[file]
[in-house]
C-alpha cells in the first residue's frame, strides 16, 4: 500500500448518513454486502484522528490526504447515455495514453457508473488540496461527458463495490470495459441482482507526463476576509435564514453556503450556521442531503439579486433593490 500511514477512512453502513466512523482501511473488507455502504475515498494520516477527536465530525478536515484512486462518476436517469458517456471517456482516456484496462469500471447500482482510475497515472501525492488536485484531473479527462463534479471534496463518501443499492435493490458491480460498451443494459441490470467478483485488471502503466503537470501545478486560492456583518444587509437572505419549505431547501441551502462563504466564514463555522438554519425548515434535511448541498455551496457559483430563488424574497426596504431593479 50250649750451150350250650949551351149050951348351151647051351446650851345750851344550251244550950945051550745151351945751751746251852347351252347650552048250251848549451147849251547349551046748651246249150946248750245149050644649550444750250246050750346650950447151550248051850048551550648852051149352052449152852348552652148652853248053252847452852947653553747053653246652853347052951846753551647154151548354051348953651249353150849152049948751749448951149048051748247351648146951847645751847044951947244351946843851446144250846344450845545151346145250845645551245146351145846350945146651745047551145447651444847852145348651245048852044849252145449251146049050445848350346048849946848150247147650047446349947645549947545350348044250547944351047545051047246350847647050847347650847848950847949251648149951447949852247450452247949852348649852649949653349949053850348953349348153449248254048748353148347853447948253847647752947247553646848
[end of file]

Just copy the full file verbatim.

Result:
[in-house]
C-alpha cells in the first residue's frame, strides 16, 4: 500500500448518513454486502484522528490526504447515455495514453457508473488540496461527458463495490470495459441482482507526463476576509435564514453556503450556521442531503439579486433593490 500511514477512512453502513466512523482501511473488507455502504475515498494520516477527536465530525478536515484512486462518476436517469458517456471517456482516456484496462469500471447500482482510475497515472501525492488536485484531473479527462463534479471534496463518501443499492435493490458491480460498451443494459441490470467478483485488471502503466503537470501545478486560492456583518444587509437572505419549505431547501441551502462563504466564514463555522438554519425548515434535511448541498455551496457559483430563488424574497426596504431593479 50250649750451150350250650949551351149050951348351151647051351446650851345750851344550251244550950945051550745151351945751751746251852347351252347650552048250251848549451147849251547349551046748651246249150946248750245149050644649550444750250246050750346650950447151550248051850048551550648852051149352052449152852348552652148652853248053252847452852947653553747053653246652853347052951846753551647154151548354051348953651249353150849152049948751749448951149048051748247351648146951847645751847044951947244351946843851446144250846344450845545151346145250845645551245146351145846350945146651745047551145447651444847852145348651245048852044849252145449251146049050445848350346048849946848150247147650047446349947645549947545350348044250547944351047545051047246350847647050847347650847848950847949251648149951447949852247450452247949852348649852649949653349949053850348953349348153449248254048748353148347853447948253847647752947247553646848